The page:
Scientist presents “invisibility cloak” in California

At a US tech conference, a scientist unveiled a small ‘invisibility cloak’ that causes objects behind it to mysteriously ‘disappear’ – similar to the magic garment worn by Harry Potter at the Hogwarts School of Witchcraft and Wizardry.

The device more closely resembles a small box than a cloak, but makes objects behind it appear to completely vanish. Using science to bend light around an object, the inventor found a way to conceal items placed behind his device.

Dr. Baile Zhang, an assistant professor of physics at Nanyang Technological University in Singapore, unveiled his invention at a TED conference in Long Beach, Calif, where he explained that he constructed the invisibility machine “just for fun” after coming up with the idea in 2010.

But his hobby quickly became known as a technological breakthrough: what the 31-year-old electrical engineer constructed for ‘fun’ has instilled excitement among those hoping that the technology can be used to create a life-sized invisibility cloak.

But creating a life-sized cloak would prove more difficult: Dr. Zhang’s disappearing box was developed by attaching two pieces of calcite, a carbonate mineral that can bend light. While it is possible to create a larger version of his invention, it would not be feasible to create a garment out of the dense, colorless mineral.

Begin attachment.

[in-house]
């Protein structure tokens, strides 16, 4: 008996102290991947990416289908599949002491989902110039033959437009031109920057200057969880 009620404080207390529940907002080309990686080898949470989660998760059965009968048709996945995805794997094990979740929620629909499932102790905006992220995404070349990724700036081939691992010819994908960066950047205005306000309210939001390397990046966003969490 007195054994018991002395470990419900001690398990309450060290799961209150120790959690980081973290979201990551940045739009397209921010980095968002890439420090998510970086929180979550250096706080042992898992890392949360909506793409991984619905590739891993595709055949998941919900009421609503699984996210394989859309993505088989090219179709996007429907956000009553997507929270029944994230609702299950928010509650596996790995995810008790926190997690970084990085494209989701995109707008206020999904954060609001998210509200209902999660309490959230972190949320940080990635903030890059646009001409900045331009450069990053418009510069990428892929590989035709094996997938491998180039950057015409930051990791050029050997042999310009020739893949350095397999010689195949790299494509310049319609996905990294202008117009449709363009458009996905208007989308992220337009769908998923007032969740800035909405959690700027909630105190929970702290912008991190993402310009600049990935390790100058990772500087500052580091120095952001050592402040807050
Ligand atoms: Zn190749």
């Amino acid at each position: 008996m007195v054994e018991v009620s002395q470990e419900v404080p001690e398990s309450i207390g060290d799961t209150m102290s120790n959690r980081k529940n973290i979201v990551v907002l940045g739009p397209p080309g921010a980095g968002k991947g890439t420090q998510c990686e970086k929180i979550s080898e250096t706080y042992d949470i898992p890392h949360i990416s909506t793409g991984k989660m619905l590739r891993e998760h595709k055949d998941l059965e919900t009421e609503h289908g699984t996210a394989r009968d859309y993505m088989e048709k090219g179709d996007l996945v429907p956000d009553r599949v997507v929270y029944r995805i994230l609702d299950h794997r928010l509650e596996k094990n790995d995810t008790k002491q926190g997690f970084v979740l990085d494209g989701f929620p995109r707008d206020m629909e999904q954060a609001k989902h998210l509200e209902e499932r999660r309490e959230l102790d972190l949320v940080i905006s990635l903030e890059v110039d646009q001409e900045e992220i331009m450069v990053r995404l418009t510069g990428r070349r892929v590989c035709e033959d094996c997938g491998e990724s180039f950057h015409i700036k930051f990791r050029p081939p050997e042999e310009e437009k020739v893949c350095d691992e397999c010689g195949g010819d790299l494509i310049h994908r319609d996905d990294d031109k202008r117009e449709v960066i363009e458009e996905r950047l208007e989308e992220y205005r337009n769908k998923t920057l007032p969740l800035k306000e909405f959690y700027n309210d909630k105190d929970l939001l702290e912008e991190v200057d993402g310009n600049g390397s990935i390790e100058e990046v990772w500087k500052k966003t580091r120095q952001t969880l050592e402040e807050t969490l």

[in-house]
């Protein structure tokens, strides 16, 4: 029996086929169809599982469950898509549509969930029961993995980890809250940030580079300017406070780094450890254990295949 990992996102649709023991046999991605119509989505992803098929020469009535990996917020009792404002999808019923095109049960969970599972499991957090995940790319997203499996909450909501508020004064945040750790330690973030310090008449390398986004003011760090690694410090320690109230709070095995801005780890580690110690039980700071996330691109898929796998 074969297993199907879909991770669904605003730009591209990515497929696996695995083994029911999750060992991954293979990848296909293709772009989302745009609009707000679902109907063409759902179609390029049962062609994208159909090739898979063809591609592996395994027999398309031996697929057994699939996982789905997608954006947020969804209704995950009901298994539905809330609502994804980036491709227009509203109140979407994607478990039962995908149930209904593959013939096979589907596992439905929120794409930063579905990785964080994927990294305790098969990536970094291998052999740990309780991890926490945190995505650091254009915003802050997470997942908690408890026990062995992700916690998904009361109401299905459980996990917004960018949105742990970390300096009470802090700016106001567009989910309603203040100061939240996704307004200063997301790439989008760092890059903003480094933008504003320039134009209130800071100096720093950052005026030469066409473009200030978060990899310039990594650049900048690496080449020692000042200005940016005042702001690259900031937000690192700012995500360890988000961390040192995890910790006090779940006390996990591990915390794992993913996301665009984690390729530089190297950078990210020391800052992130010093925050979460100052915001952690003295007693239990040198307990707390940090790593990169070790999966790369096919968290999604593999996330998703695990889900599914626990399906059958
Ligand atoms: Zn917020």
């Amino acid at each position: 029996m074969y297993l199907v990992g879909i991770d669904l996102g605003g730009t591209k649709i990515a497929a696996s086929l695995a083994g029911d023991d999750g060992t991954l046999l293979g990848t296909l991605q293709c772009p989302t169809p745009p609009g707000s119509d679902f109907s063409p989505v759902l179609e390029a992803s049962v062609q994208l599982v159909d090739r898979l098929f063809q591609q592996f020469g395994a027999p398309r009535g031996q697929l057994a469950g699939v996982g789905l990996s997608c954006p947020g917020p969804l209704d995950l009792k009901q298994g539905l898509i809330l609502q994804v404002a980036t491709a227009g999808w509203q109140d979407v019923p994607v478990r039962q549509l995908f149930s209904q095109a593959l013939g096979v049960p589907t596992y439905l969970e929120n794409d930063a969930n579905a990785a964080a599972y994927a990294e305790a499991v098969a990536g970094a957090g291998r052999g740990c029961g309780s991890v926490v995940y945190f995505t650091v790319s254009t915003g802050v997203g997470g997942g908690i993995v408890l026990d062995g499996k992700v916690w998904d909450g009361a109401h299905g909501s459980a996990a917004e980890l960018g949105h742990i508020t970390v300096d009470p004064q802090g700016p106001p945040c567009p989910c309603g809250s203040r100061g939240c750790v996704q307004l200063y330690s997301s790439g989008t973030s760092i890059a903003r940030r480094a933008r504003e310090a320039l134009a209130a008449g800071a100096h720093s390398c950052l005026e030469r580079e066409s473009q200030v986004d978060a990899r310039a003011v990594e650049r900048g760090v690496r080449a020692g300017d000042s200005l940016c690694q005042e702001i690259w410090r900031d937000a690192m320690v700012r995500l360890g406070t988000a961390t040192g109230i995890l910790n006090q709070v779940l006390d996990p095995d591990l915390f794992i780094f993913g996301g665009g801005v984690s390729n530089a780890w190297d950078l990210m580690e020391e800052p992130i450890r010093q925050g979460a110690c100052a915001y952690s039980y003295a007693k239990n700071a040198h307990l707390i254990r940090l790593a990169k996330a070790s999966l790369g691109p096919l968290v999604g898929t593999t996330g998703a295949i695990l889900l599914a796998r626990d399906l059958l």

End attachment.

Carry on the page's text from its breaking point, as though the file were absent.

For now, the scientist is working on creating a larger version of the invisibility box, one that is “as large as possible”, he told Boing Boing.

Still, the object has become the talk of the conference. A YouTube video shows Zhang placing the ‘cloak’ in front of a Post-it notepad, causing a section of it to instantly disappear. The box itself remains near-invisible as it flawlessly conceals the tiny object.


seems to if they are showing us that far has it really progressed in development?


~ by seeker401 on March 2, 2013.

2 Responses to “Scientist presents “invisibility cloak” in California”

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